To understand when and why mood states influence creativity, the authors developed and tested a dual pathway to creativity
model; creative fluency (number of ideas or insights) and originality (novelty) are functions of cognitive flexibility, persistence,
or some combination thereof. Invoking work on arousal, psychophysiological processes, and working memory capacity, the authors
argue that activating moods (e.g., angry, fearful, happy, elated) lead to more creative fluency and originality than do deactivating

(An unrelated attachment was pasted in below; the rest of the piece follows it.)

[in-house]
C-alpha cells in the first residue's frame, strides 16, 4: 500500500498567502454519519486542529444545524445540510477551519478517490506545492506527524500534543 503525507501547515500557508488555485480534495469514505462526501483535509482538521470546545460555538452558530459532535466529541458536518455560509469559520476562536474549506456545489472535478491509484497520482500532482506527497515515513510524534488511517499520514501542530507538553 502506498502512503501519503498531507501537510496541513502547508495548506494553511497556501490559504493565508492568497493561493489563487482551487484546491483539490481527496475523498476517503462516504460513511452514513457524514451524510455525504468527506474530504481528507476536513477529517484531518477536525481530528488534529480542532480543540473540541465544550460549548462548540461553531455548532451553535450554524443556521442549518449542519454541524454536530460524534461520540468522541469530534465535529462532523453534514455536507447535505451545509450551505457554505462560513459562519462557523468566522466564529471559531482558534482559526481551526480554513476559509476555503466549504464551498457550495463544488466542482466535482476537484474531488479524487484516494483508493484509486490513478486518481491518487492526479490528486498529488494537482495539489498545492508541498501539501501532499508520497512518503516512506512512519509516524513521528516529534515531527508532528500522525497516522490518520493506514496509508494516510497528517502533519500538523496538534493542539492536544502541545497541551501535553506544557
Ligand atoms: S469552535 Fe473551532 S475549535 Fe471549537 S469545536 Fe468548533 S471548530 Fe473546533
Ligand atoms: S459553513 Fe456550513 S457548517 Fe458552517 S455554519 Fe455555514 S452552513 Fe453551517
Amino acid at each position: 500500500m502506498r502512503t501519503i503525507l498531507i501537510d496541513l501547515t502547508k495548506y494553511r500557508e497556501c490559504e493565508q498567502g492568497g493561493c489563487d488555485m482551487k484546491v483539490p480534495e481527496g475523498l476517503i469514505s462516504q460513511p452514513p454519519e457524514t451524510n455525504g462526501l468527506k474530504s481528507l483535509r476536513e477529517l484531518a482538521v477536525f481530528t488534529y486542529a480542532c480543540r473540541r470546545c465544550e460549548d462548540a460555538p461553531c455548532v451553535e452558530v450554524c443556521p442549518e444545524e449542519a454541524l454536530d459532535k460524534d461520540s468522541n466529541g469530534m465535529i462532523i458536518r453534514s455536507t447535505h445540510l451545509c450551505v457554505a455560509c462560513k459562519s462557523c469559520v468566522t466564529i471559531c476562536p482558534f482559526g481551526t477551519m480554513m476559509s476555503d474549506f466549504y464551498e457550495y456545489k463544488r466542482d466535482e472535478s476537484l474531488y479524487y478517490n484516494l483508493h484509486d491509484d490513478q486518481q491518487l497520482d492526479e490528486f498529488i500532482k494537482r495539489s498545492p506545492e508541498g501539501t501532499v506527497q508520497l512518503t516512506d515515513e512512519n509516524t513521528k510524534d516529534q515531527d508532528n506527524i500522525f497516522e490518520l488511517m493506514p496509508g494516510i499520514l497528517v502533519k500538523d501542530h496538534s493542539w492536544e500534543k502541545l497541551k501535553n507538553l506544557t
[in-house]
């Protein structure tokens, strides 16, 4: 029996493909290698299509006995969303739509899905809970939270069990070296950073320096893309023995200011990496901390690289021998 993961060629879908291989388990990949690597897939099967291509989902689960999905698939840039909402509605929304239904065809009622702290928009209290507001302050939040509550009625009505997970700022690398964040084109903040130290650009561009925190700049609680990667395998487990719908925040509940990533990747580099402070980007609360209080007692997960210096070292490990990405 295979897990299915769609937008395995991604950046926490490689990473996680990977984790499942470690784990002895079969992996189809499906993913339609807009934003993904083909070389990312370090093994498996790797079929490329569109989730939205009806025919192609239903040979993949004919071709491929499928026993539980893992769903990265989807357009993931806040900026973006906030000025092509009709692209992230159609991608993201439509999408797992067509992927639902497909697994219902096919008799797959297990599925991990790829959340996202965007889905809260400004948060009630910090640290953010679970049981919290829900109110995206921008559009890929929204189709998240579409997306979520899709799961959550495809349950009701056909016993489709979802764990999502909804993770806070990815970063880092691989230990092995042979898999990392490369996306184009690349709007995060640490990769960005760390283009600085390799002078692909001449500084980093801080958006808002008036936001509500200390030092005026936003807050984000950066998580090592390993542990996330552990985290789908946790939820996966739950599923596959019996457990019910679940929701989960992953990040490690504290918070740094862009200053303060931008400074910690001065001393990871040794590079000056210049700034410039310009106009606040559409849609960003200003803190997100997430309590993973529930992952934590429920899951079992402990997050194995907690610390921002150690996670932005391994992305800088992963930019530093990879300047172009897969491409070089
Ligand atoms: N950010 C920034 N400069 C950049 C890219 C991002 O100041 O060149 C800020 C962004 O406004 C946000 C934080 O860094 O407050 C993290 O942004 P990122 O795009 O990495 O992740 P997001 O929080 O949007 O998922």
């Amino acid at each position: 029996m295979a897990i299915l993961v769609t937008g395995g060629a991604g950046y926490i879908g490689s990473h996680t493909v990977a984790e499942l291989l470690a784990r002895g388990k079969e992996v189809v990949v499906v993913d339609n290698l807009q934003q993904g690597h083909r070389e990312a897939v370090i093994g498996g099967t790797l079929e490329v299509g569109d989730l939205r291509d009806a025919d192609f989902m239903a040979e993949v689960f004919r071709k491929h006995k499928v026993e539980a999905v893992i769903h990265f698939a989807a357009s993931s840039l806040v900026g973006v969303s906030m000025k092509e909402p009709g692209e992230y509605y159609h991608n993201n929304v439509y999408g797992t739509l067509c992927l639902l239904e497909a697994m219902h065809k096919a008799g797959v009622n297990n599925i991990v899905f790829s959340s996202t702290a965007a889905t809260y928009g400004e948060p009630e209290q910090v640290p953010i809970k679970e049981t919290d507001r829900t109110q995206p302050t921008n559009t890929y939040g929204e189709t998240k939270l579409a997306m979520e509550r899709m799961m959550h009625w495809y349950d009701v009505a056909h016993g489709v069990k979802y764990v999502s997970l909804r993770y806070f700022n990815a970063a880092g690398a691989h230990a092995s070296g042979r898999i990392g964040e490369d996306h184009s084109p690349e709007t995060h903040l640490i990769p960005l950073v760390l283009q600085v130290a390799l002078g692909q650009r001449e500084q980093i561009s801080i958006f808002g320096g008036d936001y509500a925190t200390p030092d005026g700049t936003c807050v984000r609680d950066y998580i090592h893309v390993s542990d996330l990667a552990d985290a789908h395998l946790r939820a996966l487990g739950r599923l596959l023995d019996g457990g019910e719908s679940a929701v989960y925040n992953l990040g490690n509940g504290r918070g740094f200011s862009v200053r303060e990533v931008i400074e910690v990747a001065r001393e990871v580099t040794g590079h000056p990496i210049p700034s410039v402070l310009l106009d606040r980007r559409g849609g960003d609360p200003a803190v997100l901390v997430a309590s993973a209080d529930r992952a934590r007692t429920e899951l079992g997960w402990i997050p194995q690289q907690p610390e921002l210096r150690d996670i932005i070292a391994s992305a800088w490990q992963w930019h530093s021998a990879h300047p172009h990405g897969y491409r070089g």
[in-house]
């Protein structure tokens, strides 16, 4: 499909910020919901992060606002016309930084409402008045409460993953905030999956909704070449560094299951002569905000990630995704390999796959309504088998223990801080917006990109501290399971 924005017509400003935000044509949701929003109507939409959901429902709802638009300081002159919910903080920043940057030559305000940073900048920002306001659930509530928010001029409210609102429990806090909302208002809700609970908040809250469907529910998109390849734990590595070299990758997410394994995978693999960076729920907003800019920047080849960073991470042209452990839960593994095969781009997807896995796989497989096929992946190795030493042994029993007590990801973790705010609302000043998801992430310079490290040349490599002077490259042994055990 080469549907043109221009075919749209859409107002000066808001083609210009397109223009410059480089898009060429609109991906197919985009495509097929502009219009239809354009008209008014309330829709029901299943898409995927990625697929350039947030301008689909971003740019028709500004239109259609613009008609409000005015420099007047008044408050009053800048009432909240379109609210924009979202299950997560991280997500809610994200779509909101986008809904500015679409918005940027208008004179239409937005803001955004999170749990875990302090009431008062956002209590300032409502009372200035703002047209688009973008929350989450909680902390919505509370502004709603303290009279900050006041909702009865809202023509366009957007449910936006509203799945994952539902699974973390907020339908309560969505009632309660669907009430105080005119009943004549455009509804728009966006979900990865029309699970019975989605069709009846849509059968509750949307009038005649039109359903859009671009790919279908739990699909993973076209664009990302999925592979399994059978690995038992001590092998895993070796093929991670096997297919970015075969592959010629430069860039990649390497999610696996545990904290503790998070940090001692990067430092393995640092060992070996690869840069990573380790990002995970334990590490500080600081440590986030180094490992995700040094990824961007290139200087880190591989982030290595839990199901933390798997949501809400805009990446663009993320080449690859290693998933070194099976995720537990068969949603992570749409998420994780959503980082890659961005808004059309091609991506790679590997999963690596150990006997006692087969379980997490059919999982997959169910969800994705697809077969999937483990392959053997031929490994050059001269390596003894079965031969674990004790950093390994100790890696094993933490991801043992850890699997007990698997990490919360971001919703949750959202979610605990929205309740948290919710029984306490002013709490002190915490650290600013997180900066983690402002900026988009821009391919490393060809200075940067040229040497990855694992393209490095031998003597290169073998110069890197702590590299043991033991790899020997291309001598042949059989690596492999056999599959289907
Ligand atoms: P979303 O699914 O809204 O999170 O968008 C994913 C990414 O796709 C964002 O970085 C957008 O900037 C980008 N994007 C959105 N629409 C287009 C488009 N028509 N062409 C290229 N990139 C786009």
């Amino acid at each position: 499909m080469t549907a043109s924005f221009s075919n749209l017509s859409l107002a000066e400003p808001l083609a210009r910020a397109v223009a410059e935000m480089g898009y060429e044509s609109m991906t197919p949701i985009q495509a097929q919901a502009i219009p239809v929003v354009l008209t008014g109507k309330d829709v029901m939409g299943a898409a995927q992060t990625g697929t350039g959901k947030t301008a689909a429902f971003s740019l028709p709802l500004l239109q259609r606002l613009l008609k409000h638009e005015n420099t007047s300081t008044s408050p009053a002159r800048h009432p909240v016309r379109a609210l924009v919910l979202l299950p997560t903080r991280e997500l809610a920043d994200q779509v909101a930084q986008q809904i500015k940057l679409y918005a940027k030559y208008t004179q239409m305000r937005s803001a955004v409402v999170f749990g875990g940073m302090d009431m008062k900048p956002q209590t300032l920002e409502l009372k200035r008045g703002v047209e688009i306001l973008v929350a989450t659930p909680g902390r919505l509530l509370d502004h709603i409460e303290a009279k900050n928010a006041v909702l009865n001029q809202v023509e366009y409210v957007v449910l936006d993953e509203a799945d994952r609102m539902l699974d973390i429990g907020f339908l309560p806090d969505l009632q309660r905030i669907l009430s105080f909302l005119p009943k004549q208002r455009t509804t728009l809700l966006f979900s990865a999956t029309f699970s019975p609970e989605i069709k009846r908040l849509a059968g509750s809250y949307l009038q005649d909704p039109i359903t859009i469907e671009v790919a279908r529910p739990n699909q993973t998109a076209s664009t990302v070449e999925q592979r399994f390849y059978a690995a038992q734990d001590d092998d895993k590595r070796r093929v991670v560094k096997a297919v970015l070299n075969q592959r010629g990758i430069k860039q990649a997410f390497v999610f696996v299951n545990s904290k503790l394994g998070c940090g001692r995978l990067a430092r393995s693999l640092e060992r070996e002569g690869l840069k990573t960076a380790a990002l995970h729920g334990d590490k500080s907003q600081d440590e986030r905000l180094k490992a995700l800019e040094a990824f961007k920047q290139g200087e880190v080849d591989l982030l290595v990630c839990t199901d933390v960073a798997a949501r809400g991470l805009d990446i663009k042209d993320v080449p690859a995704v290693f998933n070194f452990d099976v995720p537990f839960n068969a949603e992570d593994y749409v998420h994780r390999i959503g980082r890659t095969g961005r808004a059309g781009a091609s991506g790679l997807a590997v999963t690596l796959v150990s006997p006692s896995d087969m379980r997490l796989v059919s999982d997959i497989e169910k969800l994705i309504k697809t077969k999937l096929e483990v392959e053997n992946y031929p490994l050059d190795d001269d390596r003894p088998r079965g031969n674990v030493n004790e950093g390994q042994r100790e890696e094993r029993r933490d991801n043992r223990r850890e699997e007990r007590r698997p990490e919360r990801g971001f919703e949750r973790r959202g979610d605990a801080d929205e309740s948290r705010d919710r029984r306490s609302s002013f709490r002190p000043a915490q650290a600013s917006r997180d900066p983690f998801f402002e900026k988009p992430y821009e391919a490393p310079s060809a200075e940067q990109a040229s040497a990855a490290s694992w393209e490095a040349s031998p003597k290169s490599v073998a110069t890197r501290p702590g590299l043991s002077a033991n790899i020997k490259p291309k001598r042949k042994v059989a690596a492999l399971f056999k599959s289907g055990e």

moods (e.g., sad, depressed, relaxed, serene). Furthermore, activating moods influence creative fluency and originality because
of enhanced cognitive flexibility when tone is positive and because of enhanced persistence when tone is negative. Four studies
with different mood manipulations and operationalizations of creativity (e.g., brainstorming, category inclusion tasks, gestalt
completion tests) support the model.